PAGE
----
Monsanto Called Out for ‘Flimsy’ Jurisdiction Theories in Roundup Cancer Case
U.S. District Judge Vince Chhabria granted a group of California Plaintiffs’ motion to return their Roundup lawsuit against Monsanto to state court in Alameda County Superior Court. Monsanto had sought to keep the case in federal court.
In his ruling on Wednesday, Judge Chhabria granted lead Plaintiff Loretta Pennie’s bid to remand her California Roundup cancer case from federal jurisdiction back to state court, finding the lawsuit included only California state-law claims.
Pennie is one of 45 Plaintiffs in the bundled complaint who allege exposure to Monsanto’s Roundup weed killer caused them to develop non-Hodgkin lymphoma. Their complaint accuses Monsanto of failure to warn, negligence, and other state-law issues related to Roundup. Monsanto removed their bundled complaint to the multidistrict litigation (MDL) in federal court, arguing that the Plaintiffs’ allegations that Monsanto colluded with an EPA official were sufficient to invoke federal jurisdiction.
Thousands of people from all across the country have filed lawsuits against Monsanto making similar allegations in state and federal courts. Like the Pennie case, many of the lawsuits were filed as joint complaints involving multiple plaintiffs.
Most of the Monsanto Roundup cancer lawsuits are filed in St. Louis Missouri state court. Those filed in federal court have been consolidated as part of the Roundup Products Liability Litigation, MDL 2741, which is currently pending in the Northern District of California.
California Roundup Cancer Case Allowed to Return to State Court
Monsanto argued that because Pennie’s California Roundup lawsuit mentioned the Federal Insecticide, Fungicide, and Rodenticide Act (FIFRA), a federal law, and because the lawsuit references an alleged conspiracy involving Monsanto and the U.S. Environmental Protection Agency (EPA), the lawsuit raised questions of federal law.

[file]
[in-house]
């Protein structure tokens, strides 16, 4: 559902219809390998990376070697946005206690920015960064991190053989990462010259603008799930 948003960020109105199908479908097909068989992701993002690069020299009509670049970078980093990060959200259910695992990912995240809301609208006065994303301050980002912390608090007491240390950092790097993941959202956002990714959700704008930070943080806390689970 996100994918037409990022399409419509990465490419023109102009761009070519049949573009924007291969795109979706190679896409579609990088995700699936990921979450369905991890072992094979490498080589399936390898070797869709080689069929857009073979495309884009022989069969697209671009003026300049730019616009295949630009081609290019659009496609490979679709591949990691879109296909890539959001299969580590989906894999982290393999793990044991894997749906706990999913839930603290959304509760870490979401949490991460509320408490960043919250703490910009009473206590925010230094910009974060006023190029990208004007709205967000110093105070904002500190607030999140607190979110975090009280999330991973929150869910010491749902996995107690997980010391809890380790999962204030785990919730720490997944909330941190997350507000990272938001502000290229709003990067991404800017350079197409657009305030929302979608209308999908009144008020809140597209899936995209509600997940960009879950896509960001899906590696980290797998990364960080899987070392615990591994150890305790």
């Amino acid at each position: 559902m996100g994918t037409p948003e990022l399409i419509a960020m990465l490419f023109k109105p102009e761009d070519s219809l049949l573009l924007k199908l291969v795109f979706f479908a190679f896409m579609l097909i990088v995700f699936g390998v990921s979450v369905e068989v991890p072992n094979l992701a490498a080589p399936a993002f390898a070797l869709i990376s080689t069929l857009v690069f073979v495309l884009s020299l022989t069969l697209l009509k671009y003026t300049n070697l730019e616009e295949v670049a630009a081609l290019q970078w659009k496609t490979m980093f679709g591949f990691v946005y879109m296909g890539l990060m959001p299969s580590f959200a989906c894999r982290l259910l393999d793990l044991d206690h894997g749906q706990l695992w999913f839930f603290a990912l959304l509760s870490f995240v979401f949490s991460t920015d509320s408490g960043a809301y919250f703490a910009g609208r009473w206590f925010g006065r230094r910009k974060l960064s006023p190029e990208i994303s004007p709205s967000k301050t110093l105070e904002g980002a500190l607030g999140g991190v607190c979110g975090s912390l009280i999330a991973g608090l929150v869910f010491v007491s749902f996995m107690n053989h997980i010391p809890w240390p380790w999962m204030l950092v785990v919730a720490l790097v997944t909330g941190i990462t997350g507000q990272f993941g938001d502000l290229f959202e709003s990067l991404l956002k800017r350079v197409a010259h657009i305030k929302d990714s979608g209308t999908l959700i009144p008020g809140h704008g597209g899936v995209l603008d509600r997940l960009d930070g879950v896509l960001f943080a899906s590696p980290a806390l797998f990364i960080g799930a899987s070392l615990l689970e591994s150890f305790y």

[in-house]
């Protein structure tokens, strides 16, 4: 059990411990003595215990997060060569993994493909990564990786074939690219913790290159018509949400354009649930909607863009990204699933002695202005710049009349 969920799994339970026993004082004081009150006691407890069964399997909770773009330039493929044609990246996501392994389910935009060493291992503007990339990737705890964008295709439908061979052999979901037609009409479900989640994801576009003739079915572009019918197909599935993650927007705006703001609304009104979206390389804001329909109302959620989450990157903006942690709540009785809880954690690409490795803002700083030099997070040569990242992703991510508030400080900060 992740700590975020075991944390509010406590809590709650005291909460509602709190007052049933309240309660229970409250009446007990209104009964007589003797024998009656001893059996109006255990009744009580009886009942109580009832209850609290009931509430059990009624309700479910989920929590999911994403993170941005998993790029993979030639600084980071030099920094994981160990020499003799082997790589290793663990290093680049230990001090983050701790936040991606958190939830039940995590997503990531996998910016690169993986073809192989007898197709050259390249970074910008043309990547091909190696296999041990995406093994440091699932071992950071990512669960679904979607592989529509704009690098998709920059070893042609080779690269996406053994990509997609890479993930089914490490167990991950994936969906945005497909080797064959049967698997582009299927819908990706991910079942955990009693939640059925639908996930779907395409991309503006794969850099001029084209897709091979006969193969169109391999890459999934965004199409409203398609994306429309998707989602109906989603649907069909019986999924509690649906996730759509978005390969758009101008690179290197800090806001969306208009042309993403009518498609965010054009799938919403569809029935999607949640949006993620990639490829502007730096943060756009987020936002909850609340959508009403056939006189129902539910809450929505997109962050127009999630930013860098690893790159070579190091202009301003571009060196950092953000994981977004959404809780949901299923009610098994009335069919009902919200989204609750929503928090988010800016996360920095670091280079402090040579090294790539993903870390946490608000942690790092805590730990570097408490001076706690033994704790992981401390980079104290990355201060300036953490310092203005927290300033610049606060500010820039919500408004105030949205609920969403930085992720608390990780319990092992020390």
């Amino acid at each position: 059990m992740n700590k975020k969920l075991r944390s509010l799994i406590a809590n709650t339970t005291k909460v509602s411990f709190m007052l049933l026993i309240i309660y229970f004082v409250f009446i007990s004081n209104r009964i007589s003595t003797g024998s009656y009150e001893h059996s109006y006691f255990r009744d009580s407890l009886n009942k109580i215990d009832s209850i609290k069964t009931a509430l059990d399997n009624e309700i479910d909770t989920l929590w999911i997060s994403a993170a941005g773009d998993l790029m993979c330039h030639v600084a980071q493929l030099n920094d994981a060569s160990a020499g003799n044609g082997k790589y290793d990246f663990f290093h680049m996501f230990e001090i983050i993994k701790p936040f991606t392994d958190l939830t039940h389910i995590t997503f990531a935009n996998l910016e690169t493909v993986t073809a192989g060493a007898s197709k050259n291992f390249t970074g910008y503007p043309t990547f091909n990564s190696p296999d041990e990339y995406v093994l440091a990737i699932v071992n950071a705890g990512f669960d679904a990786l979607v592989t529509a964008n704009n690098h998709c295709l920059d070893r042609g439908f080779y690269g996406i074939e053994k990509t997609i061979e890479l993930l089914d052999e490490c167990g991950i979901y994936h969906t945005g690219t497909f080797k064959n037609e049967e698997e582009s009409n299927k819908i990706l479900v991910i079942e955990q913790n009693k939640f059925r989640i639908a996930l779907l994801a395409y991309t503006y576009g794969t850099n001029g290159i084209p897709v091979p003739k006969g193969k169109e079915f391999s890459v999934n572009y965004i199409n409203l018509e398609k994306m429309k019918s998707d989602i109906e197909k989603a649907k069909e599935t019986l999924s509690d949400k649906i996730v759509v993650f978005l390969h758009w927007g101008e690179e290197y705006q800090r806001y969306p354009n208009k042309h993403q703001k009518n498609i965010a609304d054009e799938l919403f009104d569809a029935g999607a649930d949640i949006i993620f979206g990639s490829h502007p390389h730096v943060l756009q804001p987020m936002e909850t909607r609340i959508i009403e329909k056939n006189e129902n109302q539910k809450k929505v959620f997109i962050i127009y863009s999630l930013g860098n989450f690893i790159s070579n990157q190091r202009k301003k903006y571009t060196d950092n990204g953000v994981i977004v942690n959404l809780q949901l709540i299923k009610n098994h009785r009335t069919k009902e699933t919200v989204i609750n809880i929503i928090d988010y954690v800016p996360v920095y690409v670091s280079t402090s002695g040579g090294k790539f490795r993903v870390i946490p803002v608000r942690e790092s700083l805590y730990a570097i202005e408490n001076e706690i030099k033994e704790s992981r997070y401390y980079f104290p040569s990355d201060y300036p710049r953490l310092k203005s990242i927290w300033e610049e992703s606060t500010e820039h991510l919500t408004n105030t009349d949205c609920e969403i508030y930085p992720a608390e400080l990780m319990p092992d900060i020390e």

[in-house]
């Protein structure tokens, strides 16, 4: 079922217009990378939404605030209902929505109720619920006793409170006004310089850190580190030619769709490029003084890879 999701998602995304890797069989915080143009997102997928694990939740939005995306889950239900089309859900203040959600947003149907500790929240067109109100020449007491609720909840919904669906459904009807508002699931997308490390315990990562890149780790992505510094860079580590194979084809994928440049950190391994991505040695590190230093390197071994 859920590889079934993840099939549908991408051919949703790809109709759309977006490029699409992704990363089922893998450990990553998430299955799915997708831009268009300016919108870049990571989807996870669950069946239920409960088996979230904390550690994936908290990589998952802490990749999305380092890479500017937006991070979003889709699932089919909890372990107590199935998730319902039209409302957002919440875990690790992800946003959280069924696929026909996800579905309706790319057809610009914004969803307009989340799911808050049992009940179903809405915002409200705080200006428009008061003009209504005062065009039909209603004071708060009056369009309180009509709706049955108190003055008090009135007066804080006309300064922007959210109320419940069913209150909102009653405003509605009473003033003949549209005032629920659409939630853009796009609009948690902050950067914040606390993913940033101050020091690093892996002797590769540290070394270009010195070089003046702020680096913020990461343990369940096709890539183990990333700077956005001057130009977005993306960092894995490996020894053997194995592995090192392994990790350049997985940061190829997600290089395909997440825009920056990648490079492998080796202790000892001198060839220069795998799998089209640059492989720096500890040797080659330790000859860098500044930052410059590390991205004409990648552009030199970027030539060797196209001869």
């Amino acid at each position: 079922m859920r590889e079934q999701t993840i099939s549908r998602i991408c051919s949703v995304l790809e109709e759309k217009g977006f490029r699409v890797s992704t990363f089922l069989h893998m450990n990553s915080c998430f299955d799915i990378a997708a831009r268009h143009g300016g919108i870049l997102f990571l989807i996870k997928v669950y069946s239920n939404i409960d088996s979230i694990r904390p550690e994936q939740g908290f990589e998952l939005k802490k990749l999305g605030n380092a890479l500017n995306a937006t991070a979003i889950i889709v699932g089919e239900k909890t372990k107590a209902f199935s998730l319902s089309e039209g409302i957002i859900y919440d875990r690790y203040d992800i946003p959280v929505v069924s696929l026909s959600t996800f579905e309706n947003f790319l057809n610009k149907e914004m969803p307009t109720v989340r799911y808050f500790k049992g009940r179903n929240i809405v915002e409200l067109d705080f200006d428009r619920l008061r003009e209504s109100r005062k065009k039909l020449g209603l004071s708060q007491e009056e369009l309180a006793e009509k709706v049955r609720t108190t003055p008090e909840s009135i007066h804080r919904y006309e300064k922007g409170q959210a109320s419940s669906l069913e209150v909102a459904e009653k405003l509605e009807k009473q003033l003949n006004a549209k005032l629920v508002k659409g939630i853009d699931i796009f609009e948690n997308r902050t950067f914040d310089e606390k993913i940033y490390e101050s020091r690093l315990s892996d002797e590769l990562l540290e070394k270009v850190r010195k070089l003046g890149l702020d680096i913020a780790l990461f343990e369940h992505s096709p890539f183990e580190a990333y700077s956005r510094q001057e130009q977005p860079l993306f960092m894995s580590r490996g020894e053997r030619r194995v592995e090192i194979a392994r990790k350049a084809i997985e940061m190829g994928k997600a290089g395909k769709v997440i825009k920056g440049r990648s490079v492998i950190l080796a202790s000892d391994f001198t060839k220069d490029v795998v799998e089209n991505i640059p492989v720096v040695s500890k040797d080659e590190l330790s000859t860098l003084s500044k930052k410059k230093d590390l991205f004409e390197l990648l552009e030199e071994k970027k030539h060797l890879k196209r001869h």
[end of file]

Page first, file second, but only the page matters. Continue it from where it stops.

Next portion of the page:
Judge Chhabria disagreed, however, calling the EPA “collusion” theory of federal jurisdiction “baseless.” With regard to the FIFRA references, Judge Chhabria wrote: “The plaintiffs’ fleeting reference to a FIFRA violation does not assert a federal cause of action, not least because of no federal FIFRA cause of action exists.”
In rejecting Monsanto’s theories, Judge Chhabria did not require the agrochemical giant to pay Pennie’s legal fees for the argument, but he did bring up the possibility of fee-shifting in the future should Monsanto choose to raise similarly flimsy arguments for removing other plaintiffs from state courts.
“The parties will bear their own fees,” Judge Chhabria wrote. “Monsanto is advised, however, that the court may reconsider fee-shifting if presented with similarly flimsy theories of removal in the future.”
Roundup Weed Killer Safety Called into Question
Judge Chhabria’s ruling in the Roundup cancer case is just the latest in a series of setbacks for Monsanto. In June, the California Supreme Court rejected Monsanto’s request to stay the California EPA’s decision to list glyphosate, the active ingredient in Roundup, as a known carcinogen. The decision allowed for glyphosate to be added to California’s Proposition 65 list of chemicals known to the State to cause cancer.
Also in June, EPA Inspector General Arthur Elkins announced that his office would probe agency glyphosate review matters after receiving requests from legislators to investigate. Congressman Ted Lieu sent a letter to Elkins after reviewing court documents from the Roundup MDL that suggest potential collusion between Monsanto and Jess Rowland, a former EPA official.
The documents show that Rowland may have warned Monsanto about an International Agency for Research on Cancer (IARC) report concluding that glyphosate is a probable human carcinogen before the report was made public. The alleged tipoff could have allowed Monsanto to hone its public relations response to the IARC report in advance of its release.
Also in the court documents is an internal Monsanto email detailing a conversation between Rowland and Monsanto executive Bill Heydens. During this conversation, Rowland allegedly said he “deserved a medal” if he could quash another U.S. government agency’s review of glyphosate. The review never took place.